Title: Song One
Director: Kate Barker-Froyland
Run time: 1hr 26m
“When Franny discovers her brother Henry is in a coma after a serious accident, she drops everything and returns home. As she starts to retrace his life as an aspiring musician, she tracks down his musical idol, rising star James Forester. When James agrees to visit her brother in the hospital, the two begin an unexpected relationship that inspires them to deeply examine themselves in this life-changing drama.”
1:04 – He seems a bit loud for a tunnel like that, really.
5:58 – You know you’ve seen BTTF too many times when you can guess Mary S from her tear-shaken phone voice.
7:53 – Look both ways is parenting 101, you can’t blame yourself for that.
13:39 – Seems a bit cheeky to use the ticket, but I guess he wasn’t going to use it.
16:35 – Looping his stuff, that’s so Ed Sheeran.
19:38 – That’s quite a lot of guilt to lay on a singer you’ve never met before.
25:57 – This James guy goes a bit high for my tastes!
28:08 – “He’s the only 19 year old I’ve ever seen with a gramophone.” Well, yea.
32:16 – “What’s your deal?” is a really horrible question to kick off with.
37:36 – Three to five minutes.
42:00 – Never thought it’d make a good movie to watch someone go down a YouTube rabbit hole.
46:37 – “There’s a cat waving at you.”
48:06 – I’m sure his next question should have been what the heck is a half birthday.
1:03:48 – It’s fun when people say “I don’t remember” directly after that dawning look of realisation.
1:05:03 – Loving psycho Mary.
1:07:59 – There’s not a lot of sleep in this film.
1:13:21 – He’s so sweet just waiting outside, not intruding on family time.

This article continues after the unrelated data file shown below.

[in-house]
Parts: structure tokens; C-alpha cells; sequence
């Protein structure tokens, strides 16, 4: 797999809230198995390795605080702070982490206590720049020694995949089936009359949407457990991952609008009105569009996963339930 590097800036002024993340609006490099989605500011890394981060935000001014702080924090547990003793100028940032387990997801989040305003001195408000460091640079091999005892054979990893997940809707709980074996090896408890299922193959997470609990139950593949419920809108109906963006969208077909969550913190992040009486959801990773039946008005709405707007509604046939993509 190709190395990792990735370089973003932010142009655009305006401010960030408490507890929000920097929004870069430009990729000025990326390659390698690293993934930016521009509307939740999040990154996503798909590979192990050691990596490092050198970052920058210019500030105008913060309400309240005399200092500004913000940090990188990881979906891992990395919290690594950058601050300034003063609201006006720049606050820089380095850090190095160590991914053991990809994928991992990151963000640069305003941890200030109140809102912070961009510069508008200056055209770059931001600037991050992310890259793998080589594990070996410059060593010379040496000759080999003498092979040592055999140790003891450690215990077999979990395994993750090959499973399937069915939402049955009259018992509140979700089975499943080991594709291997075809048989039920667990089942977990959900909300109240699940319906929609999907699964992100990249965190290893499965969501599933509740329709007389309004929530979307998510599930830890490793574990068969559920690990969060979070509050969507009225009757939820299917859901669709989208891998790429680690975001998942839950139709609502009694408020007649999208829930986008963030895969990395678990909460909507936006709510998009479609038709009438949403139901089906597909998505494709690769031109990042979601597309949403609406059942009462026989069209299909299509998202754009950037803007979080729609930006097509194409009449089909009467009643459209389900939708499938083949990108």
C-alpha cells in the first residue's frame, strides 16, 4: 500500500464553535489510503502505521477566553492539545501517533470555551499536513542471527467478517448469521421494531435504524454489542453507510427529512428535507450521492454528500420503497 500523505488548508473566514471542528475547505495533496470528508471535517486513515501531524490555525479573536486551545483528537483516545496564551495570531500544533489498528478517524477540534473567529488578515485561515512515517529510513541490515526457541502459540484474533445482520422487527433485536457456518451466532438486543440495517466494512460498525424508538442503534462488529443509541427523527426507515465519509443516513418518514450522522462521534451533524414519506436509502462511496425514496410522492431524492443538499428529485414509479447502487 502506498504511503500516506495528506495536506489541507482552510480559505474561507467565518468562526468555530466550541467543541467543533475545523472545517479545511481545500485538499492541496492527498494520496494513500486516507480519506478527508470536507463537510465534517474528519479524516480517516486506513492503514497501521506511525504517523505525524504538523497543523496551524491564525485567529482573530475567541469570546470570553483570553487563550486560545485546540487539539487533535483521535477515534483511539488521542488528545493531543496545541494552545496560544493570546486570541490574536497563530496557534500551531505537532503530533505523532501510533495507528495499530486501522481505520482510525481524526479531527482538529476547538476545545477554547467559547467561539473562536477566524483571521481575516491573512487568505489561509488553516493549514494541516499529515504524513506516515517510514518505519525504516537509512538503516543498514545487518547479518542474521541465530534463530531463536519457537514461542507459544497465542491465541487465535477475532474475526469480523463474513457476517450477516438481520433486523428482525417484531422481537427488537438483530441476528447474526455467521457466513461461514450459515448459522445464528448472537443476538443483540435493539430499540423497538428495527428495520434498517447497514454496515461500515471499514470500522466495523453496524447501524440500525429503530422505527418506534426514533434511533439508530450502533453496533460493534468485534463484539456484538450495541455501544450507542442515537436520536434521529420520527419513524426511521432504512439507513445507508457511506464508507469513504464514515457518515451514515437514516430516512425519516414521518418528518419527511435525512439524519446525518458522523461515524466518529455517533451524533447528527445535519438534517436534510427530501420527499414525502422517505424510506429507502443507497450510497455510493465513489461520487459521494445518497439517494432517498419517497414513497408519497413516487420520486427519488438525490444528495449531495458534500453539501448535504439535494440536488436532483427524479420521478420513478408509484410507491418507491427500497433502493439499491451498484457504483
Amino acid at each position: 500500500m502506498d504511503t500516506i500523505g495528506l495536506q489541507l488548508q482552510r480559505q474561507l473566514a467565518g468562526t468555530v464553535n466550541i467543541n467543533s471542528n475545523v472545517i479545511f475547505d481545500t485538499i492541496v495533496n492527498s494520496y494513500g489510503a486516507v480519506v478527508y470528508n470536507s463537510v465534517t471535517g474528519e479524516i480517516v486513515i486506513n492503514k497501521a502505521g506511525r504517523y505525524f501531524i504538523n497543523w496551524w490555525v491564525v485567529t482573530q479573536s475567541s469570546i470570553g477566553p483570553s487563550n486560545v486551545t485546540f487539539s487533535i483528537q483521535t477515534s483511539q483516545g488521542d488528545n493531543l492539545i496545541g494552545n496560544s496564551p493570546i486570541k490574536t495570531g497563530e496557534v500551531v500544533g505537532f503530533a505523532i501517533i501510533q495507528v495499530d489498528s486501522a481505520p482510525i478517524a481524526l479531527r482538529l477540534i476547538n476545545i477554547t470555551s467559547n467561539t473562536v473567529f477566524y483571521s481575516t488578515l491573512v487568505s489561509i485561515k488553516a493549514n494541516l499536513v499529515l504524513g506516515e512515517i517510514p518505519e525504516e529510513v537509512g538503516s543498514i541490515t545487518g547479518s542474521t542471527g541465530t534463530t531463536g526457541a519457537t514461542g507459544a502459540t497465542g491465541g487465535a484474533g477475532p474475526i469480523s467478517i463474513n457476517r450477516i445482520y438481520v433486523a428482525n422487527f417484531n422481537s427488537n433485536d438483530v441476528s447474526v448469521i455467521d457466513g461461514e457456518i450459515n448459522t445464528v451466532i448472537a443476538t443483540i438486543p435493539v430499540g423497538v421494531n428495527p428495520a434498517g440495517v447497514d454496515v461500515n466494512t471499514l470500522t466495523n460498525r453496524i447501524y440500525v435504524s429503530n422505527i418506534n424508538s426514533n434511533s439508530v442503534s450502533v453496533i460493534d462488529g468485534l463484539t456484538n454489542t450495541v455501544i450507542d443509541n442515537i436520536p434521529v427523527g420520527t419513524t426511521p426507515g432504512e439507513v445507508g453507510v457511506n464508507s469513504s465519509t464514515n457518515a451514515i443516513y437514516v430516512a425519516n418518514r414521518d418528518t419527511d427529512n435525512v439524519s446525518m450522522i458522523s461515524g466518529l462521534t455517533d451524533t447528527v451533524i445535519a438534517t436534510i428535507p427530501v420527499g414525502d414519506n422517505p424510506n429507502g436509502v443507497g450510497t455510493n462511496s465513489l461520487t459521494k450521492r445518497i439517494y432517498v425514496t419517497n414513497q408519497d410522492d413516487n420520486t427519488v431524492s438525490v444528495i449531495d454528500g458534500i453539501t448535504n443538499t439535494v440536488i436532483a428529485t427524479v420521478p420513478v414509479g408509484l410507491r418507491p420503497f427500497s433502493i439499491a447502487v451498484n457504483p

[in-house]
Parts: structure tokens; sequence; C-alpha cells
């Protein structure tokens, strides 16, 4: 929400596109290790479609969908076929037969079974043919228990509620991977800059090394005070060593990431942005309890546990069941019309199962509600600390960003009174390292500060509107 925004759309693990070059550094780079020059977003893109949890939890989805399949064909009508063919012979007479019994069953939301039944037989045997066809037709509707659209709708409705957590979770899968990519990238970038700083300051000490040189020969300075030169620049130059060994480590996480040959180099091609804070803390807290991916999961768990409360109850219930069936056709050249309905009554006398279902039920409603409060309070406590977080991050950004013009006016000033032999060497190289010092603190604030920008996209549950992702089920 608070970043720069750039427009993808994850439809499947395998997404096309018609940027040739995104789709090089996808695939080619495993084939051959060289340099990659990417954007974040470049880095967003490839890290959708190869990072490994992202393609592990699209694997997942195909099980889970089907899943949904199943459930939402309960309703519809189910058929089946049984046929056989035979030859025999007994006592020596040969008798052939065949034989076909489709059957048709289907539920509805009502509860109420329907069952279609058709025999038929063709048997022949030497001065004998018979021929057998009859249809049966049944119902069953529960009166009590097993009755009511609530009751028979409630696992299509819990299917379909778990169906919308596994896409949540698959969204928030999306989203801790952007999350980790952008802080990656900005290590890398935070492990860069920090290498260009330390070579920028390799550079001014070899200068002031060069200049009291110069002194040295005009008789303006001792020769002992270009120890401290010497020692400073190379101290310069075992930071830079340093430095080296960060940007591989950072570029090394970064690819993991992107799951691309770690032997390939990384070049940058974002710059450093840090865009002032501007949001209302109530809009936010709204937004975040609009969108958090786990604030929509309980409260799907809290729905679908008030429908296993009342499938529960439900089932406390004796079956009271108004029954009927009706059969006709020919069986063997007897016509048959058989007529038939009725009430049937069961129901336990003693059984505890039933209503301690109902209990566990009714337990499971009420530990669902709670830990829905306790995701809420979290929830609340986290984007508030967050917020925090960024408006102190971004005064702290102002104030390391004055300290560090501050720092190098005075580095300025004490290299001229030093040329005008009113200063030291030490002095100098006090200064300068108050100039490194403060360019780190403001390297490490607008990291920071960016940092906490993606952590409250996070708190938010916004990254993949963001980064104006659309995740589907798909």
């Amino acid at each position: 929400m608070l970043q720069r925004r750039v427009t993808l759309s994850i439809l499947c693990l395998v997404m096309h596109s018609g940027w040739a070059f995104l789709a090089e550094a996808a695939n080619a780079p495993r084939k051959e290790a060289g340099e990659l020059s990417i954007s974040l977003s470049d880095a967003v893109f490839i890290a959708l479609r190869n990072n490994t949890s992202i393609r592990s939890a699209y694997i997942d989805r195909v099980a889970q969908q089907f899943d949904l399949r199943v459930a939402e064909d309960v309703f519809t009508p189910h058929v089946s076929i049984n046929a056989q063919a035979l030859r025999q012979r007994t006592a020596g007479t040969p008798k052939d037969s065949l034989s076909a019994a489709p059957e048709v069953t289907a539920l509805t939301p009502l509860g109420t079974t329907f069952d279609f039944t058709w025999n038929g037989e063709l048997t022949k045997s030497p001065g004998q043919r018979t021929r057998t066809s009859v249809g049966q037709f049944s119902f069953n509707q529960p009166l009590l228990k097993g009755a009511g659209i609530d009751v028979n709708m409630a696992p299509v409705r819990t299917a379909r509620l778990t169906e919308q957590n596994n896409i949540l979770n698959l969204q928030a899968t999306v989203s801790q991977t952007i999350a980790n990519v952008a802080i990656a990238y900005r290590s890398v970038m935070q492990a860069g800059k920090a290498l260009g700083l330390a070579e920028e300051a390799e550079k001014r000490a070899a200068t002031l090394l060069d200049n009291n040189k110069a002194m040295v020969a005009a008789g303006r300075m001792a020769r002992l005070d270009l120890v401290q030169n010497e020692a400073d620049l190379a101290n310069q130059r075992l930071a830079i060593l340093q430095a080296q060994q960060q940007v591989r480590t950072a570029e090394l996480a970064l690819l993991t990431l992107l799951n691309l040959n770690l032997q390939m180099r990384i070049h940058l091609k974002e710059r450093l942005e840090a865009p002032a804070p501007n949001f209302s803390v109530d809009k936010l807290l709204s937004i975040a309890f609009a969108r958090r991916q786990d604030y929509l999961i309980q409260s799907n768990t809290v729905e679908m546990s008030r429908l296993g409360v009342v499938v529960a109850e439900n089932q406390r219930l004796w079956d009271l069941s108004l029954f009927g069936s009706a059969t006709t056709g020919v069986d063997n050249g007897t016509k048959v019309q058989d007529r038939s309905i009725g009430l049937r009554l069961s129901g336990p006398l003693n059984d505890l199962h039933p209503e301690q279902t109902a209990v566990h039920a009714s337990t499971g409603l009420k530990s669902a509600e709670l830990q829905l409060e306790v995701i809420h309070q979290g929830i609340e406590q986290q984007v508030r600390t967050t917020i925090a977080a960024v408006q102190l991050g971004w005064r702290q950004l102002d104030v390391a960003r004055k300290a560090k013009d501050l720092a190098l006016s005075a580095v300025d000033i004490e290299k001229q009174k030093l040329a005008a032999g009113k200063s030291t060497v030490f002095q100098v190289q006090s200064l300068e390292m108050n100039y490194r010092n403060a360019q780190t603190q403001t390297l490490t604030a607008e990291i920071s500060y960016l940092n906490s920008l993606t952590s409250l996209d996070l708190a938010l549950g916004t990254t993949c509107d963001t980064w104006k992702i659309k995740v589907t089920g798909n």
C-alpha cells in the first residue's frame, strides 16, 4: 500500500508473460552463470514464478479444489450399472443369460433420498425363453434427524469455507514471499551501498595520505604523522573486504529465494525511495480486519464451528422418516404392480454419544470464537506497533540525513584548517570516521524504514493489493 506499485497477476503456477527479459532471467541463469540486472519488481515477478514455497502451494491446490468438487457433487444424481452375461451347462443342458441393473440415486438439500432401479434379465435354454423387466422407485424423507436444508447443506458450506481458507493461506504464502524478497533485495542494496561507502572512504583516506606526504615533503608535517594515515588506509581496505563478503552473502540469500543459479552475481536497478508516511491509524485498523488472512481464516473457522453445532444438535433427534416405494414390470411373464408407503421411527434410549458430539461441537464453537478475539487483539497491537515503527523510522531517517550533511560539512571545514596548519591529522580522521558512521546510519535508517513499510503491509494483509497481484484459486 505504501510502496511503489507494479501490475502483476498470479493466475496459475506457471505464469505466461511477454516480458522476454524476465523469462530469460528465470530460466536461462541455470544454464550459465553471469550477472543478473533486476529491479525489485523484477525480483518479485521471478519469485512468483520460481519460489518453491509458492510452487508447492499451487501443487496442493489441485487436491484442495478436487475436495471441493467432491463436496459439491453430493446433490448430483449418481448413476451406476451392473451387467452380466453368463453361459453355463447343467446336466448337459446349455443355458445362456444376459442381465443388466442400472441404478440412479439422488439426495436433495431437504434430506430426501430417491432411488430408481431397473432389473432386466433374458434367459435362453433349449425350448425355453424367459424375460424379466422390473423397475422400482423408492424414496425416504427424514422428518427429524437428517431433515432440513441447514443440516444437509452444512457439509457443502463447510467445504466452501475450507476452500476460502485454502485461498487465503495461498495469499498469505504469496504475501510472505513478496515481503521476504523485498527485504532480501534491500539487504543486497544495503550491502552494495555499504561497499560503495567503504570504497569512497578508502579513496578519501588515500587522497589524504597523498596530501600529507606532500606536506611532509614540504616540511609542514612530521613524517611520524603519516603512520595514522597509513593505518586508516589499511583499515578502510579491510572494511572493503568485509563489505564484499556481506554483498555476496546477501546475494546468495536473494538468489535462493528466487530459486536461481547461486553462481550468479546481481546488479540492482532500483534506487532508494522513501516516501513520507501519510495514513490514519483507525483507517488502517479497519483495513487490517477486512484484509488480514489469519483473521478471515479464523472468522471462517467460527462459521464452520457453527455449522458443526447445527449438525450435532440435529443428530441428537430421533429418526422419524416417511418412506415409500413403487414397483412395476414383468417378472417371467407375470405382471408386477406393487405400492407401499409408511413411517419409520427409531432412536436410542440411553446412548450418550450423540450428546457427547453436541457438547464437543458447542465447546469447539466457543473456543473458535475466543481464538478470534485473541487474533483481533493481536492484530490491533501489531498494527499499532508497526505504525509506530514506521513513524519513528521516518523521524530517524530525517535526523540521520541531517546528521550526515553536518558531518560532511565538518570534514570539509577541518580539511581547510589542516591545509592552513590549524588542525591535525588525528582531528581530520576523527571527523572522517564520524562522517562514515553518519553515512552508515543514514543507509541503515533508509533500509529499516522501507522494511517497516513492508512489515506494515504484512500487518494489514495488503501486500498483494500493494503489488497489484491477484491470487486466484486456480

1:18:27 – Why would they put the gig on a screen in the hall where anyone could watch without a ticket? Weird.
After a hectic day which involved taking in a lot of information and thus resulted in whirling brains, we were looking for something calm and quiet to reset the balance in the evening. This film ticked those boxes, but I think it went too far in the other direction really.
I wanted to like it, it had all the earnest qualities that should make for a good film – good actors, an interesting story, some decent music and lovely Mary Steenburgen – but they didn’t quite all gel together like they should have, and it was… in the end… a bit boring.
I also got really frustrated with Johnny Flynn’s character. Sometimes it’s nice to have a stumbling, shy lead character and see how he manages to grow into himself. This time, it was just too much leading me to feel awkward almost constantly he was on the screen. They can’t have been aiming for that. Anne Hathaway seemed to have a better balanced character and held her screen time well, but I really do think it just wasn’t interesting enough to carry a full length film.